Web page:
Why is eBay making life easy for bike thieves?

February 12th, 2014 by Kate Griffin Leave a reply »
Photograph by Matthew McVickar showing attempted theft of his bike.

Photograph by Matthew McVickar showing attempted theft of his bike using a car jack. Pic released under a Creative Commons licence.

Most cyclists know about bike marking: the police carry out free public sessions where they indelibly mark your bike with your postcode. You can then add your bike’s details, such as the frame number and model, to the National Cycle Database. This means that if it’s stolen, you can mark it as stolen on the database.

This all sounds good, but will it really help you get your stolen bike back? Most bike thieves are stealing to sell – and the internet is a great place to do it. Smart thieves will avoid adding too much identifying detail to their online seller listings, so they won’t list the frame number and they may even avoid giving the correct make and model.

But what if sellers had to give the frame number? It wouldn’t stamp out reselling of stolen bikes – but it would make online selling less convenient for thieves. That’s why cyclist Richard Biggs recently created a petition asking eBay, one of the world’s biggest online marketplaces, to make frame numbers mandatory for bike seller listings. The petition gained 5,989 supporters before closing. Then Richard came up against an unexpected problem – he couldn’t actually deliver the petition to anyone at eBay. This giant online marketplace is distinctly lacking in human beings to communicate with. After several “return to sender” responses he did a bit of digging and found personal contact details for John Donahoe, the CEO of eBay.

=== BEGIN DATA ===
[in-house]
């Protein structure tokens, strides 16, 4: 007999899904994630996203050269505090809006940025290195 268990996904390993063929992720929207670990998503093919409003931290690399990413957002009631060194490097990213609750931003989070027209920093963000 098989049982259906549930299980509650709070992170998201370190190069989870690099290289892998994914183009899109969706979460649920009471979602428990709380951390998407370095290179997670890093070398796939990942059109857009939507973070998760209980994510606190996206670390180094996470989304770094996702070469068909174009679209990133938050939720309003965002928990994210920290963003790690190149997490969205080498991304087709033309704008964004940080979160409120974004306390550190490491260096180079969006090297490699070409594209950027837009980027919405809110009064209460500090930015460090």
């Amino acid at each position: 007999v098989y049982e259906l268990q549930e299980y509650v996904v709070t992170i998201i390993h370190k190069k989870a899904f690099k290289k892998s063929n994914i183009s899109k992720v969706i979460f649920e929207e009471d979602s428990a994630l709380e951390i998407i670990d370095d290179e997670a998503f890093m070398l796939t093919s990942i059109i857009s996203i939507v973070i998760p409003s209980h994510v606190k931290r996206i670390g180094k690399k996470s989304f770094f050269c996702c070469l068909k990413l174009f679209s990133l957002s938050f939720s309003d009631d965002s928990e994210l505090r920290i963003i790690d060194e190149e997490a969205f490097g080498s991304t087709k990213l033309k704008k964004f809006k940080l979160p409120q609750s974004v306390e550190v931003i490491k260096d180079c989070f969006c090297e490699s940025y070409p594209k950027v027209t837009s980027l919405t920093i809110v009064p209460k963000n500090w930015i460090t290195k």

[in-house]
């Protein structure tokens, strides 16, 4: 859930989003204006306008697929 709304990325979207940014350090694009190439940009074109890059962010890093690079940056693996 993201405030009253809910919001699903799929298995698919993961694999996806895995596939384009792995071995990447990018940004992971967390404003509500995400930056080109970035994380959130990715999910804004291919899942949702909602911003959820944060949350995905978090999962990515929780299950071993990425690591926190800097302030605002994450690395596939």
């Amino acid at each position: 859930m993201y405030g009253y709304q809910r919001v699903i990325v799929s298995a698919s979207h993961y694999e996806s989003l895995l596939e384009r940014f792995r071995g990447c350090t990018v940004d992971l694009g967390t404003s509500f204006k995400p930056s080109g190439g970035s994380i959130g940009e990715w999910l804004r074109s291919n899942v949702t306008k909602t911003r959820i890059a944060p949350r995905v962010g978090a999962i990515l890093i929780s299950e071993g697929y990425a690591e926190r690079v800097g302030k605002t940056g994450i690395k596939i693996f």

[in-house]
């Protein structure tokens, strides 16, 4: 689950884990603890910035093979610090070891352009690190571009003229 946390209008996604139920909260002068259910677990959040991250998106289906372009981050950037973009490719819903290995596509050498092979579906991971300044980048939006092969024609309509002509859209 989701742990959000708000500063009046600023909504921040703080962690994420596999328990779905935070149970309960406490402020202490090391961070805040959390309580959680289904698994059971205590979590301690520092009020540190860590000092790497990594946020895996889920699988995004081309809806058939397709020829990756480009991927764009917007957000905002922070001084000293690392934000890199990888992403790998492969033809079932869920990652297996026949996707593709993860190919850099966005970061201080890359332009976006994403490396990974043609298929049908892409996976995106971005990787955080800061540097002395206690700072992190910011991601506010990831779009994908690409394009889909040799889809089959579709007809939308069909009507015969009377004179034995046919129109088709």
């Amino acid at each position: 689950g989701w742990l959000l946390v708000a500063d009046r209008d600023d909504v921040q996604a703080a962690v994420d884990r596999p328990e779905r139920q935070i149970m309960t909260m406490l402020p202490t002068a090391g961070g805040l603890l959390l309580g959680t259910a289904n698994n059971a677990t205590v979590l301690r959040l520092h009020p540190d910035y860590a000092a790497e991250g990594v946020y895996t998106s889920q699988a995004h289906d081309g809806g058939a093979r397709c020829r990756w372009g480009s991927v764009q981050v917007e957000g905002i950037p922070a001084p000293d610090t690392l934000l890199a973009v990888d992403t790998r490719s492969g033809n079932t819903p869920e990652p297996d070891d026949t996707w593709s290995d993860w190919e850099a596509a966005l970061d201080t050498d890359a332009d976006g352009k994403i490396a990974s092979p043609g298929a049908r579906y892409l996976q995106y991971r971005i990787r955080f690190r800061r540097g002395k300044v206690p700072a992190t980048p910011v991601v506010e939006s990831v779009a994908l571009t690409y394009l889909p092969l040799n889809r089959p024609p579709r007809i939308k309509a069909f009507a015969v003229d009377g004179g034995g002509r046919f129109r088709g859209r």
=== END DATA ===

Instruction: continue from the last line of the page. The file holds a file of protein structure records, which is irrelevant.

The response? Making frame numbers mandatory in bike listings would be “too difficult”. If you know a tiny bit about web development, you’ll know that adding an extra field to a seller’s listings is actually quite easy. In fact, eBay already makes it compulsory for car sellers to add registration numbers to their listings.

Maybe it’s time for more cyclists to get in touch with eBay to express their wish for this very minor change. The postal address for eBay UK is:

eBay UK Ltd, Complaints Department
PO Box 659, Richmond-upon-Thames
Surrey
TW9 1TX

They’re on Twitter too, as @eBay – but they never seem to respond to any attempt to contact them on there.

If more cyclists get in touch, perhaps we can persuade eBay to change its policy and stop making life so easy for bike thieves.

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